Its sister company AFEX Fair Trade Limited works for better food systems in Africa by offering solutions that enhance smallholder productivity, enable storage as a service and power trade within Africa and with the rest of the World. The third business unit, AFEX Investment Limited, unlocks funds from capital market players for commodity value chains in Africa, with its activities enabling the flow of funds to solve big problems with effects that reach the bottom of the pyramid.
One of the core mandates that made Ayodeji and his team to set up AFEX was to provide scalable solutions that can unlock capital at the right cost and structure for smallholder farmers, and support their livelihoods and income-generating capacity. He explains that this was important to the team because smallholder farmers in Africa and Nigeria specifically were severely underserved, straggling the poverty line and unable to make significant investments into their operations. This has meant that the agricultural sector in Nigeria has historically been fragmented and very near subsistence levels.
“The challenge for us when we set up the Exchange in Nigeria was therefore to improve farmer productivity, unlock credit or finance for them and also give them access to markets.” In addition to developing commodity-backed instruments, AFEX is also strongly engaged with capital market operators and other financial institutions to offer commodity trading as an alternative asset class to investors.
AFEX operates over 60 warehouses in Nigeria’s key grain-producing areas and accounts for more than 100,000 metric tonnes of total Nigerian storage capacity. The exchange has reached over 160,000 farmers and traded 200,000 metric tonnes of commodities with a total turnover of USD47.6 million (NGN17.1 billion) since 2014.
According to Ayodeji, during these formative 5 years, the company has been focusing on building the ancillary infrastructure necessary to support trade and manage risk in the sector, and is at this time focused on offering up its infrastructure as a service to various players to enable the larger capital market to tap into the activities in the African commodities market with ease.
“Essentially we are building a technology-driven capital market infrastructure, which will unlock alternative investment capital to finance tradable low-risk agriculture and other commodity types.”
The company currently operates in Nigeria but Ghana and Cote D’ivoire are of interest in the near future, reveals the CEO. The main commodities at the Exchange include maize, paddy rice and soya beans, while members are from diverse organisations and interest groups, including farmers, dealers, market regulators, market makers, investors, brokers and other interested participants.
He adds that members of AFEX gain access to one of Africa’s leading and largest commodities exchanges by receiving data and intelligence, including access to data on past finance transactions, trend reports, region and sector briefs and they also access an online deal and matchmaking platform for investors and those seeking capital to connect on finance deals.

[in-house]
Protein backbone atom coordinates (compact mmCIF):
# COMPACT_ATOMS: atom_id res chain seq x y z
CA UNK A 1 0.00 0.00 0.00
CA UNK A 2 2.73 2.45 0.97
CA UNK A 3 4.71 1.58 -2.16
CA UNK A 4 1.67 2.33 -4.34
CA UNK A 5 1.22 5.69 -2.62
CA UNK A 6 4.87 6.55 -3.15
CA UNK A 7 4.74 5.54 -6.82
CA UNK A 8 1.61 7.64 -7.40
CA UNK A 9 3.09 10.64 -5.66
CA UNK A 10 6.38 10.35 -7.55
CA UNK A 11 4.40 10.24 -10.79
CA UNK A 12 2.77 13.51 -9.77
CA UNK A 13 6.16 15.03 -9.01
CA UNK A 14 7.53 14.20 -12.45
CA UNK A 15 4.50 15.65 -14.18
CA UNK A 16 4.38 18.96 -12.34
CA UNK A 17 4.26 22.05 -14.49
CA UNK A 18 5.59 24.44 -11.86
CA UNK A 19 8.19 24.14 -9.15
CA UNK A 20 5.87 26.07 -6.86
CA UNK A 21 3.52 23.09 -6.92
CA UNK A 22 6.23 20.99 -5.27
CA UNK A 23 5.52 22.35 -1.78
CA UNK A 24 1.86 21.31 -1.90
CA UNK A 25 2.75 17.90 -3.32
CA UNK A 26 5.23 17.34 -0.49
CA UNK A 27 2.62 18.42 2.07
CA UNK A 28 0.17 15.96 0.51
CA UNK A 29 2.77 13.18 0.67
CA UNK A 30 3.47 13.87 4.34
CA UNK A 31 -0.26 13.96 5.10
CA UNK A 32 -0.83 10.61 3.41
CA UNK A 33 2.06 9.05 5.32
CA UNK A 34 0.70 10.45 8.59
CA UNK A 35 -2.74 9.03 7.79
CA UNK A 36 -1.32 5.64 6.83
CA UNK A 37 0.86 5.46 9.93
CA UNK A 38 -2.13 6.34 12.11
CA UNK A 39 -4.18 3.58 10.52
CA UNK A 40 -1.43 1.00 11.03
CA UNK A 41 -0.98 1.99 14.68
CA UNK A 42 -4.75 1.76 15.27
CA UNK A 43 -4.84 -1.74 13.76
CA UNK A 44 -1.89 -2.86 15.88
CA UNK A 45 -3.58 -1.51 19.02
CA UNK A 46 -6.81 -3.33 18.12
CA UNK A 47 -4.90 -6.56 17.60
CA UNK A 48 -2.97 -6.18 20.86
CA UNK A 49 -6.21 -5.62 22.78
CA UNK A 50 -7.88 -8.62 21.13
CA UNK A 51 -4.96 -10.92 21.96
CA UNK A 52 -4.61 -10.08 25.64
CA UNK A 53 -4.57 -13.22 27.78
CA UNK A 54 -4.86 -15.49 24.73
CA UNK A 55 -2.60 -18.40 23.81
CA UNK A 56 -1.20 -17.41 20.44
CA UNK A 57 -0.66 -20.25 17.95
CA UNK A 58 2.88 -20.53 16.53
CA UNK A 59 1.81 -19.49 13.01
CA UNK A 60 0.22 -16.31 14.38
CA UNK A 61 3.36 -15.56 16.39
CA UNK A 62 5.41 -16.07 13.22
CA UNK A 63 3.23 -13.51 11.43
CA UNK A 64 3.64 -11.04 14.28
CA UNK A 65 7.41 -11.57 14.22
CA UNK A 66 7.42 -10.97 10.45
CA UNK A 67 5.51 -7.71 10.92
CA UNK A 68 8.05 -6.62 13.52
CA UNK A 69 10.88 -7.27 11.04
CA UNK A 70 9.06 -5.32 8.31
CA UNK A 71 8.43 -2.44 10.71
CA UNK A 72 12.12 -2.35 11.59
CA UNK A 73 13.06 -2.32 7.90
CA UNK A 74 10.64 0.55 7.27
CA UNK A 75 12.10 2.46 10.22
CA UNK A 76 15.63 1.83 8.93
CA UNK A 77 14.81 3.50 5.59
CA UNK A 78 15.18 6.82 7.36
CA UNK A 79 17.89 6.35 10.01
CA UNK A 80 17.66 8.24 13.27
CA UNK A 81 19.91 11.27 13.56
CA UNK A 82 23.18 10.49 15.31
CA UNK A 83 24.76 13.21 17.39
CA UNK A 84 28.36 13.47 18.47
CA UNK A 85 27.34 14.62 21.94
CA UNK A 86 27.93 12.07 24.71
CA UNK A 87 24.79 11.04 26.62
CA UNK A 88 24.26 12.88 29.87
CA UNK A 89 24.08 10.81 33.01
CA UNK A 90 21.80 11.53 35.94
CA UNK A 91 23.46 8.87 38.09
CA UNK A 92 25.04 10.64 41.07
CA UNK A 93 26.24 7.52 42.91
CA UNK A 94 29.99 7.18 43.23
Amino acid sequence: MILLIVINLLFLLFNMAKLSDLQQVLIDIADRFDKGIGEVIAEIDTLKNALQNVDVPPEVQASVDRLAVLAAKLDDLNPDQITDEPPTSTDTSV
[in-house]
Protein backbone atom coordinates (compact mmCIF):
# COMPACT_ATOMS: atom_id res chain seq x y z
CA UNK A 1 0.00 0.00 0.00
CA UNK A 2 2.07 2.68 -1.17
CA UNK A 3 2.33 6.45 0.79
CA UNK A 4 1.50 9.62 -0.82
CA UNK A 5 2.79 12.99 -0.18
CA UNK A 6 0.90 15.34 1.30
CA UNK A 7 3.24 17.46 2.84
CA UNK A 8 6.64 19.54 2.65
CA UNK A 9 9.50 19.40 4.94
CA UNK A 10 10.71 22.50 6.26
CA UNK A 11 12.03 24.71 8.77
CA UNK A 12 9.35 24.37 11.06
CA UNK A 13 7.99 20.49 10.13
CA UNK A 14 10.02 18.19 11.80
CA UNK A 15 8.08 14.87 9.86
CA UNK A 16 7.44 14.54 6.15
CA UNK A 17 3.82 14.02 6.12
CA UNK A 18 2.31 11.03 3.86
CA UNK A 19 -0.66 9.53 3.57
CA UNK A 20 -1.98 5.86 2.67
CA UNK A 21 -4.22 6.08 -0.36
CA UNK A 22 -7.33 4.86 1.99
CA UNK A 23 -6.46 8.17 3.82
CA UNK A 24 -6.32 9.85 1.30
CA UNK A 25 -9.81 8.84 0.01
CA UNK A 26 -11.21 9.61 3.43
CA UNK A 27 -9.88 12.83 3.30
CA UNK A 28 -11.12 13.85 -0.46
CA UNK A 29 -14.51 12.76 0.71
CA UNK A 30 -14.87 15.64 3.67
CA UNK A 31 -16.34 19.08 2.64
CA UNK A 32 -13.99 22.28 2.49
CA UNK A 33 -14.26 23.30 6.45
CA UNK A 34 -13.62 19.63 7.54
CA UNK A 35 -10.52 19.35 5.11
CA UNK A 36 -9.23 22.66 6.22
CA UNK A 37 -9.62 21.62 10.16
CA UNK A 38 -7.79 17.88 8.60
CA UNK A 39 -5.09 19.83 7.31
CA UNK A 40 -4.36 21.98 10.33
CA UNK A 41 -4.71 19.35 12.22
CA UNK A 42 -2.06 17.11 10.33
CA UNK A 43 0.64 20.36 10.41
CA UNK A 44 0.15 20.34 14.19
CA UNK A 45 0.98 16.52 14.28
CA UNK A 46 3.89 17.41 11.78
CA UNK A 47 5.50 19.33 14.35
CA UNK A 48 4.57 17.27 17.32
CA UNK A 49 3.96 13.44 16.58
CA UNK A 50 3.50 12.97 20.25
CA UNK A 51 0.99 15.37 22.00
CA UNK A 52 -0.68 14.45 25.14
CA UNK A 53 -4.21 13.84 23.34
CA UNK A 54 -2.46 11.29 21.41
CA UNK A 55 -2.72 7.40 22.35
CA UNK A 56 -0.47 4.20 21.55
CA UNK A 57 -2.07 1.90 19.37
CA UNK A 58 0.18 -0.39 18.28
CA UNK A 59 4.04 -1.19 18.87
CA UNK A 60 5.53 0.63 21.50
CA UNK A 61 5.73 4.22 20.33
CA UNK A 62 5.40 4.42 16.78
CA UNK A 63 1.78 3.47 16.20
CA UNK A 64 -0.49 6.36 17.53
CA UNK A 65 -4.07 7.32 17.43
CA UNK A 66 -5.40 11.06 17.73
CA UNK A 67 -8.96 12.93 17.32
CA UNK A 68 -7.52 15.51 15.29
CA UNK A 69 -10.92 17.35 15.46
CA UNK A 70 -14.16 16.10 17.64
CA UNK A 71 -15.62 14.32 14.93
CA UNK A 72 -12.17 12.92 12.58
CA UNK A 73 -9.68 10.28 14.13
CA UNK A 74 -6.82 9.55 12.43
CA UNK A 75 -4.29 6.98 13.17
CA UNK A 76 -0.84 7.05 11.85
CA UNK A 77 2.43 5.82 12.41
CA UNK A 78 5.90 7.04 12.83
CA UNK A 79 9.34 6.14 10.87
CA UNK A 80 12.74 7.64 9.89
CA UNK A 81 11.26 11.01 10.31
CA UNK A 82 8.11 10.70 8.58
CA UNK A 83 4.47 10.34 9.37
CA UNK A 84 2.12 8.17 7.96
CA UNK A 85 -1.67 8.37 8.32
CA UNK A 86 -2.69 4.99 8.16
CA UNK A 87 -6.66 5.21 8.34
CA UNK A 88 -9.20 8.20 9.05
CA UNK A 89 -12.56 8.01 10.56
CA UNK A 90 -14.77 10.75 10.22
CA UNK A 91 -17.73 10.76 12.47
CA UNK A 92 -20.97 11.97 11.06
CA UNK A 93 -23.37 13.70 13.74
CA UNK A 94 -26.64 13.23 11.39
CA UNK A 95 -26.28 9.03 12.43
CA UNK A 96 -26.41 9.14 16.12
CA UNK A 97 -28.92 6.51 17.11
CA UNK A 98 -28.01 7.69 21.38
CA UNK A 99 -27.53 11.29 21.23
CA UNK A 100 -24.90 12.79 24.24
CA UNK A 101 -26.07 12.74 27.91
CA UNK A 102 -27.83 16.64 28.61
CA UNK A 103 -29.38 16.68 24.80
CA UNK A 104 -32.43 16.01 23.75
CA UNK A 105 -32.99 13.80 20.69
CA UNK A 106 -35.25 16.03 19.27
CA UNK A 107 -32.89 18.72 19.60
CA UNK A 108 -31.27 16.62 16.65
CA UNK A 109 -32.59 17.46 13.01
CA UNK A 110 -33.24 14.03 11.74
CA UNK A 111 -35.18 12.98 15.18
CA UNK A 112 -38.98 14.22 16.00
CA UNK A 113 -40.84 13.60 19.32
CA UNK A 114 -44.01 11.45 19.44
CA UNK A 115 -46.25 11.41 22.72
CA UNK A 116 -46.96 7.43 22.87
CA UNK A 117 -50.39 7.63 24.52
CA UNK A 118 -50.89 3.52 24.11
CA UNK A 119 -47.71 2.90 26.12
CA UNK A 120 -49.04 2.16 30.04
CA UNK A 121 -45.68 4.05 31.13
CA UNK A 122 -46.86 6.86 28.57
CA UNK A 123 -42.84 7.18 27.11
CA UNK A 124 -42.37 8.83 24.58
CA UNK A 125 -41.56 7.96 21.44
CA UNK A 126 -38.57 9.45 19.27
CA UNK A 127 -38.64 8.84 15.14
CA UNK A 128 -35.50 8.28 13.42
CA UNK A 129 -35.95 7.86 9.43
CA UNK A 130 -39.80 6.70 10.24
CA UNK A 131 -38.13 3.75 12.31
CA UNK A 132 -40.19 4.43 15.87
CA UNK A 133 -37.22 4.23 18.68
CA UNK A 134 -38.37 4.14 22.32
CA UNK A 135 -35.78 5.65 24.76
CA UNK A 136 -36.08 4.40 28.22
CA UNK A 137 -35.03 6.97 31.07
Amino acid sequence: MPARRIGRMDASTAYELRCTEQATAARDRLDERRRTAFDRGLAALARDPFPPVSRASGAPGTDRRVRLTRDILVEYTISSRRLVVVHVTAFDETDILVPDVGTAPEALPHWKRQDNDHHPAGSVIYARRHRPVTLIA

To reach its ambitious targets, AFEX has deployed its technology stack – WorkBench and ComX – as a service to its participants and the broader agriculture value chain service providers in Nigeria. ComX, the award winning trading and investment platform, unlocks needed financing for commodity value chains, while WorkBench software helps build a reliable databank for agriculture, and also helps with timely assessment and management of operational risk.
“Our commodity trading platform ComX was awarded the AppsAfrica Award in the Agritech & FoodTech category. The award celebrates the innovation and technological prowess shaping our ecosystems and was a nod to the potential of ComX to orchestrate a massive step forward in the commodities market in Nigeria, by attracting significant investments to the sector and introducing innovations that will create a new world of financial products, market education, operational risks, and wealth opportunities for everyone.”
He discloses that ComX is a simple yet innovative platform designed specifically for trading in assets backed by commodities. It allows investors to gain exposure to commodities as an alternative investment class by providing features that help in buying and selling commodity-backed instruments while analyzing and managing their portfolios.
The platform also helps lower some of the barriers that prevented investors from investing in commodities, including market education, transaction costs, operational risks, and product availability. He adds that all products traded on ComX – including spots, ETCs, forwards, and asset-backed commercial paper (ABCP) – are physically backed, thereby reducing the risk exposure of the investors.
Ayodeji is proud that AFEX was the first-ever listed commodities index in Nigeria and the impact that the company has created as it partnered with capital market players to structure debt securities to finance over 200,000 smallholder farmers in Nigeria.
The company is proud of its many firsts. In 2016, they launched the Grain Bank and Commodity Exchange project with the West Africa Food Market, targeting 100,000 farmers in Nigeria. It also debuted the first structured grain-for-fertilizer program in the country and issued a £350,000 repo bond that was fully subscribed by the DFID. In 2017, the company commenced its trading platform, which is powered by NASDAQ, and at the same time launched its agribooster product in partnership with the fertilizer major, OCP Africa, targeting 5,000 farmers. The company also took part for the first time in the Central Bank of Nigeria’s Anchor Borrowers Program as an aggregator of commodities.